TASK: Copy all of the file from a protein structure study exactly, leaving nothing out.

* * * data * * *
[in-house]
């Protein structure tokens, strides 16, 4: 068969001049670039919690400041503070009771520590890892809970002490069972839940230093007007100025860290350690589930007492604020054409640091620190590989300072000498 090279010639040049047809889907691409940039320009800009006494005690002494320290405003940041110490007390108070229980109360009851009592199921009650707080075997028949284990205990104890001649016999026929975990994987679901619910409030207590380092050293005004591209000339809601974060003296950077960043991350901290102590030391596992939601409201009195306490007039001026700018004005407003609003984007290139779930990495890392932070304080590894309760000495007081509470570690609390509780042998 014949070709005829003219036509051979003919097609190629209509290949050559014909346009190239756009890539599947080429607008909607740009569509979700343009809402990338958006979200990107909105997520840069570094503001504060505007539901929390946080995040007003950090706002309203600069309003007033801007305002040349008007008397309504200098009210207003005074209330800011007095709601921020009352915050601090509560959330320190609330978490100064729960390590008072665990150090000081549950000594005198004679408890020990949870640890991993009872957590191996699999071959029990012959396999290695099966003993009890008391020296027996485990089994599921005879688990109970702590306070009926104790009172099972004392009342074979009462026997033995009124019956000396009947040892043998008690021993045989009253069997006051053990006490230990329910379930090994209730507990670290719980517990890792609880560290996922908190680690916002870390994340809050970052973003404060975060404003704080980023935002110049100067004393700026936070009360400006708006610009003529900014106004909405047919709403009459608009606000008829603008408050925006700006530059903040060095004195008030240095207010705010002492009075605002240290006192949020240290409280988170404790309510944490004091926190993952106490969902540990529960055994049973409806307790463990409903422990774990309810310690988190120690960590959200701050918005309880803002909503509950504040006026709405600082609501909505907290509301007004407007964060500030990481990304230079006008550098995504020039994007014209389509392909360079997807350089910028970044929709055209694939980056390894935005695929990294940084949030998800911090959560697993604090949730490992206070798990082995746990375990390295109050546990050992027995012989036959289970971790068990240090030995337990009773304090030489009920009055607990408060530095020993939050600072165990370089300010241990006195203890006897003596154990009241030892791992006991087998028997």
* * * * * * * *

[in-house]
């Protein structure tokens, strides 16, 4: 068969001049670039919690400041503070009771520590890892809970002490069972839940230093007007100025860290350690589930007492604020054409640091620190590989300072000498 090279010639040049047809889907691409940039320009800009006494005690002494320290405003940041110490007390108070229980109360009851009592199921009650707080075997028949284990205990104890001649016999026929975990994987679901619910409030207590380092050293005004591209000339809601974060003296950077960043991350901290102590030391596992939601409201009195306490007039001026700018004005407003609003984007290139779930990495890392932070304080590894309760000495007081509470570690609390509780042998 014949070709005829003219036509051979003919097609190629209509290949050559014909346009190239756009890539599947080429607008909607740009569509979700343009809402990338958006979200990107909105997520840069570094503001504060505007539901929390946080995040007003950090706002309203600069309003007033801007305002040349008007008397309504200098009210207003005074209330800011007095709601921020009352915050601090509560959330320190609330978490100064729960390590008072665990150090000081549950000594005198004679408890020990949870640890991993009872957590191996699999071959029990012959396999290695099966003993009890008391020296027996485990089994599921005879688990109970702590306070009926104790009172099972004392009342074979009462026997033995009124019956000396009947040892043998008690021993045989009253069997006051053990006490230990329910379930090994209730507990670290719980517990890792609880560290996922908190680690916002870390994340809050970052973003404060975060404003704080980023935002110049100067004393700026936070009360400006708006610009003529900014106004909405047919709403009459608009606000008829603008408050925006700006530059903040060095004195008030240095207010705010002492009075605002240290006192949020240290409280988170404790309510944490004091926190993952106490969902540990529960055994049973409806307790463990409903422990774990309810310690988190120690960590959200701050918005309880803002909503509950504040006026709405600082609501909505907290509301007004407007964060500030990481990304230079006008550098995504020039994007014209389509392909360079997807350089910028970044929709055209694939980056390894935005695929990294940084949030998800911090959560697993604090949730490992206070798990082995746990375990390295109050546990050992027995012989036959289970971790068990240090030995337990009773304090030489009920009055607990408060530095020993939050600072165990370089300010241990006195203890006897003596154990009241030892791992006991087998028997």